Although using social media platforms such as Facebook, Twitter and MXit can be a convenient and cheap way of communication, parents and others should take care as they also have a dark side.
Millions around the globe now have access to the internet and other forms of modern technology, many of them young adults and children.
However, recent media reports on the Facebook Rapist, who allegedly raped a woman in KwaZulu-Natal and is wanted in connection with the murder of a Joburg woman in Cape Town last week, provide an example of the dangers of social media.
Leon Pearlman, chairman of the Wireless Application Services Providers Association (Waspa), said cellphones had reached a point of ubiquity, with virtually every adult and teen in the country owning one.
He said they were an unavoidable part of modern culture.
“While this is a blessing for youngsters wishing to stay in touch with their friends, plan social gatherings or just shoot the breeze, it is a potential challenge for parents if not managed correctly.”
Pearlman said being a parent in the modern world was a frightening task as changes in technology over the past 20 years meant there was no precedent on how to deal with the dark side of the technology explosion.
“Parents find themselves grappling with a wide variety of cellphone-related issues, from the moment their child starts using one.
“Parents often worry about the possibility of their child gaining access to adult material. Other concerns include the dangers of cyberbullying and of meeting strangers in chat rooms.”
Pearlman added that the most obvious and effective way of preventing this was for parents to educate their children.
He said most parents would feel more secure if they had a level of control over the content their children could access on their phones.
“This is not as difficult as it may seem, and there are ways for adults to block children from browsing adult sites or to completely disable the internet of a phone.”
He advised concerned parents to do research on safe cellphone use as there were a number of websites created for them.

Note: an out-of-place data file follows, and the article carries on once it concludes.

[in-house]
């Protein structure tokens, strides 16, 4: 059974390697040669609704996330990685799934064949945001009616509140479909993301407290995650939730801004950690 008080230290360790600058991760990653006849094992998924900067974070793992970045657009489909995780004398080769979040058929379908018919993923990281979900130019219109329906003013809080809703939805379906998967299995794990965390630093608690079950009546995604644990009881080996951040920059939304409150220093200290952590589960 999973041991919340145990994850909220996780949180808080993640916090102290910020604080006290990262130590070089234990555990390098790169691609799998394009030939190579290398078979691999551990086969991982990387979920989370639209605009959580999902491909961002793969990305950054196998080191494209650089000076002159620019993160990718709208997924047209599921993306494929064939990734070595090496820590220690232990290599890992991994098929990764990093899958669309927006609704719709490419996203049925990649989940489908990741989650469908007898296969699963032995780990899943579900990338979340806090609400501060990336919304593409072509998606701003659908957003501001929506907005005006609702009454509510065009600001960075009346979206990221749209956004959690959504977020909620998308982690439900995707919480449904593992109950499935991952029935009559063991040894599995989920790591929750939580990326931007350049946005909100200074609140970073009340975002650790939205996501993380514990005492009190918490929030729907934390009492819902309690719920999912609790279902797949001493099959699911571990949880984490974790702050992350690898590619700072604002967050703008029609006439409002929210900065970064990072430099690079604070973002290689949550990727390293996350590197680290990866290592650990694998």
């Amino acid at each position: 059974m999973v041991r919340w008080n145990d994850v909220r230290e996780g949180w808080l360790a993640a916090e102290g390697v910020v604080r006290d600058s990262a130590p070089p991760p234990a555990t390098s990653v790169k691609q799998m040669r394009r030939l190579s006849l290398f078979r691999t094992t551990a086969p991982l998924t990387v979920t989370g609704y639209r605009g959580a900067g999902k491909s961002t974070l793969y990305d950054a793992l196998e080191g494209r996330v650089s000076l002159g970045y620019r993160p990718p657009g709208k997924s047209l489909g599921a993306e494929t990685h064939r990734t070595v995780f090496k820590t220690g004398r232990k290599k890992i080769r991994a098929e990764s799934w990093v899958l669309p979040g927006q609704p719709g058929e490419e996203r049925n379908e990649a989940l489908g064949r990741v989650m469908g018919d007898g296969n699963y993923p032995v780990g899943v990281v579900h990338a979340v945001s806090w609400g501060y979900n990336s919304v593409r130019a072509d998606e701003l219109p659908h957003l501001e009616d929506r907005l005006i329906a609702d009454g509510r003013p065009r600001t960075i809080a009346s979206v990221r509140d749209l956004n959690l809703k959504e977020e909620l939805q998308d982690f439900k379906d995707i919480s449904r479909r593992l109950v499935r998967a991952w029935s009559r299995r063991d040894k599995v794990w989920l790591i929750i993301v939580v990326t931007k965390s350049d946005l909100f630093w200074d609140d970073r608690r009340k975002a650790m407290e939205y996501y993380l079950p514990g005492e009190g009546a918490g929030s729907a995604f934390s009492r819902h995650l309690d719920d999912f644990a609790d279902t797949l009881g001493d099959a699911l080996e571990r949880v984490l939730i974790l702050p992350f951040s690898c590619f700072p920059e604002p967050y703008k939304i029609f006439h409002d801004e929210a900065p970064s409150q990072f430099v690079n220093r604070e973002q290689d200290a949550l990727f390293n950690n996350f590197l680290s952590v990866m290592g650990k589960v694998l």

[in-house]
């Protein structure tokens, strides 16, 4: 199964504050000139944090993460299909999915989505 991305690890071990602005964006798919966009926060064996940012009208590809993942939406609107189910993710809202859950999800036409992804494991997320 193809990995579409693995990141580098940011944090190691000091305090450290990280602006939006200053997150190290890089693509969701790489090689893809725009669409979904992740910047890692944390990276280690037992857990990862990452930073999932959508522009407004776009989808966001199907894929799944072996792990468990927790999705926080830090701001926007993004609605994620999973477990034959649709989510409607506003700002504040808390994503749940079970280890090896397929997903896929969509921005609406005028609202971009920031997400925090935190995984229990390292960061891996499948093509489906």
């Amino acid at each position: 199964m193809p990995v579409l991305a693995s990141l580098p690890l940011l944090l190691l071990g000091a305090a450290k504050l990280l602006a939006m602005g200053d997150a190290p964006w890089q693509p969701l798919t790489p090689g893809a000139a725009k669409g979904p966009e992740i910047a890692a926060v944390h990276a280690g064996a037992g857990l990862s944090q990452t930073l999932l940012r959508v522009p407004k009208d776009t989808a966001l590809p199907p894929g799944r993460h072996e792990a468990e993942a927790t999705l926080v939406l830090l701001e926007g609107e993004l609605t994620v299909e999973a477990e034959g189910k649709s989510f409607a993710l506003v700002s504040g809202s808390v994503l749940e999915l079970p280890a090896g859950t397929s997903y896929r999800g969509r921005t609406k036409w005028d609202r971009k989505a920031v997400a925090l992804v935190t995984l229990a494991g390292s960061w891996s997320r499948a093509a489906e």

Laurence Seberini, an expert in the mobile industry, echoed Pearlman’s views.
He said cellphones were indispensable tools for today’s children and were an inescapable fact of life as they offered parents a way to stay in contact with their children in an increasingly dangerous world.
At the same time, however, cellphones could represent a safety risk, providing access to inappropriate content and a way for adult stalkers to prey on inexperienced children.
He has recently launched a website, Cellphone Safety, that brings both those areas of life together. It aims to help parents understand how to use the existing technology to protect their children.
“Cellphones are here to stay and, properly used, are a great technology that can help our kids communicate, explore the world and stay in touch with us. But children are by nature vulnerable, and so I wanted to bring together all the safety advice out there into one easy-to-use resource for my fellow parents,” said Seberini.
He added that the new site offered articles that kept parents up to date with various aspects of mobile parenting, including one which offered parents a guide to cellphone addiction.
“The Cellphone Safety website goes to great pains to provide step-by-step instructions that empower parents… The main aim is to help families embrace the positive aspects of technology while giving them the information they need to avoid… harm to children.”